Rain and Other Blessings

Chattanooga is at the junction of Tennessee, Georgia and Alabama, and we are much affected by our neighbor states.  In case you are severely geography-impaired, Chattanooga is located in Tennessee.  We love our neighbors, but we don’t want to be mistakenly placed in their jurisdictions.  All this to say that it rained last night, and while my own little suburb got 1.6 inches, right across the line in Georgia they received 0.7 inches, and 30 miles south in Dalton they’ve received more than an inch in 48 hours.  (I looked these numbers up myself-you know how I love data.)

This makes me feel a little bit of relief for north Georgia, since they’ve had such a severe drought.  It even alleviates a bit of my guilt.  You see, when I was in Georgia last weekend, I took a shower.  I know, I know, I was freshly bathed when I arrived there, and I could have gone 48 hours with just a bit of strategic baby-wiping, but I climbed stairs, opened boxes, stacked things on dusty surfaces, and sat on the not-too-clean dorm rug.  I think I even broke a sweat while putting the screws into the assemble-it-yourself bookcase.  (Ok, fine, I was drenched in sweat.  Menopause is not pretty.) 

The end result of all that activity, not to mention the dive I took in the parking lot of the hotel, is that I was just plain dirty.  Every bathroom in Georgia has a list of water-saving ideas, including rationing those showers, but I couldn’t do it.  I had to turn on the water, waste 15 seconds adjusting it from scalding to tolerably warm, jump in, soap the body, and rinse.  There was no other satisfactory course of action.  I tried my best to ameliorate the effects of this by hauling my own bottled fizzy water into Georgia, peeing in unflushed toilets, and making my routine handwashes with hand gel.

You have to understand that as a physician, this stretches my desire for good hygiene, and as a patient who is immunosupressed by medications, it makes me a little anxious, so I’ve had to think about what is reasonable and safe in the water-saving effort.  I remind myself that peeing on other people’s pee is not really risky.  Urine is a sterile fluid.  It has no bacteria in it, so if it splashes on your nether parts there’s little risk of infection.  On the other hand, poop is full of bacteria.  Those wonderful microorganisms line the intestinal tract and play a necessary role in our digestion.  So, if you should encounter super-zealous folk who aren’t flushing their bowel movements, do yourself a favor and flush before you sit down.  The same goes for blood, only it’s viruses like HIV and hepatitis B we want to avoid, so flush first.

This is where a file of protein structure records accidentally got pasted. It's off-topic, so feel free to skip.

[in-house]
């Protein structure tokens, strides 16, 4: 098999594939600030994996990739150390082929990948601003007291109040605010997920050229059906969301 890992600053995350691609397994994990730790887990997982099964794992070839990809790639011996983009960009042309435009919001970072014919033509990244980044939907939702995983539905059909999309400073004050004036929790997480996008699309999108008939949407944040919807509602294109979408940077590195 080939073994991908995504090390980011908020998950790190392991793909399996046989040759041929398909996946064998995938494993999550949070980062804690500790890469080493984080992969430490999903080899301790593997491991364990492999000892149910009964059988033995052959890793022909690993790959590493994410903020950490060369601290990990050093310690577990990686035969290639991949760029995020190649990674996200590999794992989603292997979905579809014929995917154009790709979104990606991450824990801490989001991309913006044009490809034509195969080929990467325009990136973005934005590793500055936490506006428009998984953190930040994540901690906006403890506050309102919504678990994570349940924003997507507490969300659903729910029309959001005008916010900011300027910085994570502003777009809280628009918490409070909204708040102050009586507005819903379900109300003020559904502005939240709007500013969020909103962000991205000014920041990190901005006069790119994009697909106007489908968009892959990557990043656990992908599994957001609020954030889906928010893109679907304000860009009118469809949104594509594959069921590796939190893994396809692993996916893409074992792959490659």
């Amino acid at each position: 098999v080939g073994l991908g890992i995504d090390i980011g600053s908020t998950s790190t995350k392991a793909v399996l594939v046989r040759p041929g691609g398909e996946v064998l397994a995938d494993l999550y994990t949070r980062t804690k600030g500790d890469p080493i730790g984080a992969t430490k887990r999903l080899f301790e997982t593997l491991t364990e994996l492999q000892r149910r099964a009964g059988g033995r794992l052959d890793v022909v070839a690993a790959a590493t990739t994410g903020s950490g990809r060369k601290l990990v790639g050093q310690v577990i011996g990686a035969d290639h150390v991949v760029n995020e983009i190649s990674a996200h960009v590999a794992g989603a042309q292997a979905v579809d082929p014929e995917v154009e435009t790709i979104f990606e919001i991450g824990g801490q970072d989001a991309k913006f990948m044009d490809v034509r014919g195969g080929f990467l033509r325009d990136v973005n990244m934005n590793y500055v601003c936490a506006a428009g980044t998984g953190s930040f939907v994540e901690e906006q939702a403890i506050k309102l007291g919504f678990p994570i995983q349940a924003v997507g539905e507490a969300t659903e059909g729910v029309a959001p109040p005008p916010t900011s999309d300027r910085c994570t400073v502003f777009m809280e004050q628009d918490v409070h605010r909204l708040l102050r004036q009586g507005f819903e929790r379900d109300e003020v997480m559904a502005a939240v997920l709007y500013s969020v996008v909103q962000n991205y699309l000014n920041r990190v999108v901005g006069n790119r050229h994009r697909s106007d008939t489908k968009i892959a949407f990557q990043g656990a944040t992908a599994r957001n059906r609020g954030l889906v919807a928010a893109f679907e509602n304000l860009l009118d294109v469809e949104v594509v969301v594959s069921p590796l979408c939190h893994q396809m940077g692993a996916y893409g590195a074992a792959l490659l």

I had no idea how much of medicine would involve talking to people about topics that made them blush.  Fortunately, I was raised by people who weren’t scared of death, nudity, sex or body fluids.  My upbringing is directly responsible for the fact that I can sit in an exam room with someone that I met 5 minutes ago and ask “Do you wake up with an erection?”  In my practice days, I was one of the local docs who was always asked to do those awkward talks.  I have talked to parents about teen sexuality, to teens about development and sexuality and birth control, to young girls about their impending periods, to older folks about senior sex, to the chronically ill or disabled about maintaining sexuality…you get the idea.  Go ask Essie, she’ll discuss anything.  Why talk about these things at all?  Well, I feel like we are blessed with these cool bodies with all kinds of interesting features, and we should know at least as much about them as we do about an iPod or a bicycle.  It’s all health, people.

Now how did I get on this topic?  Oh yeah, the rain.  It was so cozy during the rain storm yesterday.  I gathered all my stuff around me on my bed.  That includes the dog.  Lucy is afraid of thunder and acts a total fool if you leave her running around loose, so I have to put her right next to me and speak to her in a soothing voice and baby her.  Something reminded me that Valentine’s Day is coming, and while I generally think it’s a silly celebration, I decided to stock my store with little Valentine’s bags.  They are done in various yarns (mostly leftovers and outcasts), shades of pink and purple and red, and they range from 3-5 inches.  Most close with drawstrings.  Some have little designs or stripes knit in.  This is great fun.  Sometimes I need to totally break away from big projects and take a little excursion in creativity. 

valentinesbags.jpg

Peace.

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One Response

  1. Interesting talk today. I didn’t know that urine is sterile. Learned something today.

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